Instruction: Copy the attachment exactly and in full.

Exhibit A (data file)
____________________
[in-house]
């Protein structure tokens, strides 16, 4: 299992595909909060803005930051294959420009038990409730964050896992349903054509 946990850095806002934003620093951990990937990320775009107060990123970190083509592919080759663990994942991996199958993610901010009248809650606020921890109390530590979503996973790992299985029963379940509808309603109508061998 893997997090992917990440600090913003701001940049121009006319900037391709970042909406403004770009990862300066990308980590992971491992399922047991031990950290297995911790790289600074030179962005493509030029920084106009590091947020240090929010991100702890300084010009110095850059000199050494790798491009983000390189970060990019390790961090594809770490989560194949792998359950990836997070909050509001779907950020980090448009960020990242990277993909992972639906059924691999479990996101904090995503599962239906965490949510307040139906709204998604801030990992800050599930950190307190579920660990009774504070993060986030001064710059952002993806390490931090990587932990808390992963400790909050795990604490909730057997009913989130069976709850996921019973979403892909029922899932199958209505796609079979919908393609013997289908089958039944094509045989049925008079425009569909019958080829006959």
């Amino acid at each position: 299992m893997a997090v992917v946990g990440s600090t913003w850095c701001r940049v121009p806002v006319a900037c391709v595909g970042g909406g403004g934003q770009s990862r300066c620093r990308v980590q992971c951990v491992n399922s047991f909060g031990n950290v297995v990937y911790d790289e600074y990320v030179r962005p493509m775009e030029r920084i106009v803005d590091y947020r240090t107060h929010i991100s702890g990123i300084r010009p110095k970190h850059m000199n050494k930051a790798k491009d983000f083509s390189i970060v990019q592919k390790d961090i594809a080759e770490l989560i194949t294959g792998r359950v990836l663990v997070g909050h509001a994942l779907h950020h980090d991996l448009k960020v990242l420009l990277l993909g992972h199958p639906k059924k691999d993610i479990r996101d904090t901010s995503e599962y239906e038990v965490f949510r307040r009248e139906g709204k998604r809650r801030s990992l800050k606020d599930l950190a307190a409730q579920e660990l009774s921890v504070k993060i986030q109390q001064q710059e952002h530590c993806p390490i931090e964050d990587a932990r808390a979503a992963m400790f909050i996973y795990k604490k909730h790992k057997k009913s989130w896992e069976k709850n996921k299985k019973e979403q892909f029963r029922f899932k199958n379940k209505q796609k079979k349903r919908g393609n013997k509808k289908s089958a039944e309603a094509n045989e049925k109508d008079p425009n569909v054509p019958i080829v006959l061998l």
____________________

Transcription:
[in-house]
């Protein structure tokens, strides 16, 4: 299992595909909060803005930051294959420009038990409730964050896992349903054509 946990850095806002934003620093951990990937990320775009107060990123970190083509592919080759663990994942991996199958993610901010009248809650606020921890109390530590979503996973790992299985029963379940509808309603109508061998 893997997090992917990440600090913003701001940049121009006319900037391709970042909406403004770009990862300066990308980590992971491992399922047991031990950290297995911790790289600074030179962005493509030029920084106009590091947020240090929010991100702890300084010009110095850059000199050494790798491009983000390189970060990019390790961090594809770490989560194949792998359950990836997070909050509001779907950020980090448009960020990242990277993909992972639906059924691999479990996101904090995503599962239906965490949510307040139906709204998604801030990992800050599930950190307190579920660990009774504070993060986030001064710059952002993806390490931090990587932990808390992963400790909050795990604490909730057997009913989130069976709850996921019973979403892909029922899932199958209505796609079979919908393609013997289908089958039944094509045989049925008079425009569909019958080829006959």
């Amino acid at each position: 299992m893997a997090v992917v946990g990440s600090t913003w850095c701001r940049v121009p806002v006319a900037c391709v595909g970042g909406g403004g934003q770009s990862r300066c620093r990308v980590q992971c951990v491992n399922s047991f909060g031990n950290v297995v990937y911790d790289e600074y990320v030179r962005p493509m775009e030029r920084i106009v803005d590091y947020r240090t107060h929010i991100s702890g990123i300084r010009p110095k970190h850059m000199n050494k930051a790798k491009d983000f083509s390189i970060v990019q592919k390790d961090i594809a080759e770490l989560i194949t294959g792998r359950v990836l663990v997070g909050h509001a994942l779907h950020h980090d991996l448009k960020v990242l420009l990277l993909g992972h199958p639906k059924k691999d993610i479990r996101d904090t901010s995503e599962y239906e038990v965490f949510r307040r009248e139906g709204k998604r809650r801030s990992l800050k606020d599930l950190a307190a409730q579920e660990l009774s921890v504070k993060i986030q109390q001064q710059e952002h530590c993806p390490i931090e964050d990587a932990r808390a979503a992963m400790f909050i996973y795990k604490k909730h790992k057997k009913s989130w896992e069976k709850n996921k299985k019973e979403q892909f029963r029922f899932k199958n379940k209505q796609k079979k349903r919908g393609n013997k509808k289908s089958a039944e309603a094509n045989e049925k109508d008079p425009n569909v054509p019958i080829v006959l061998l």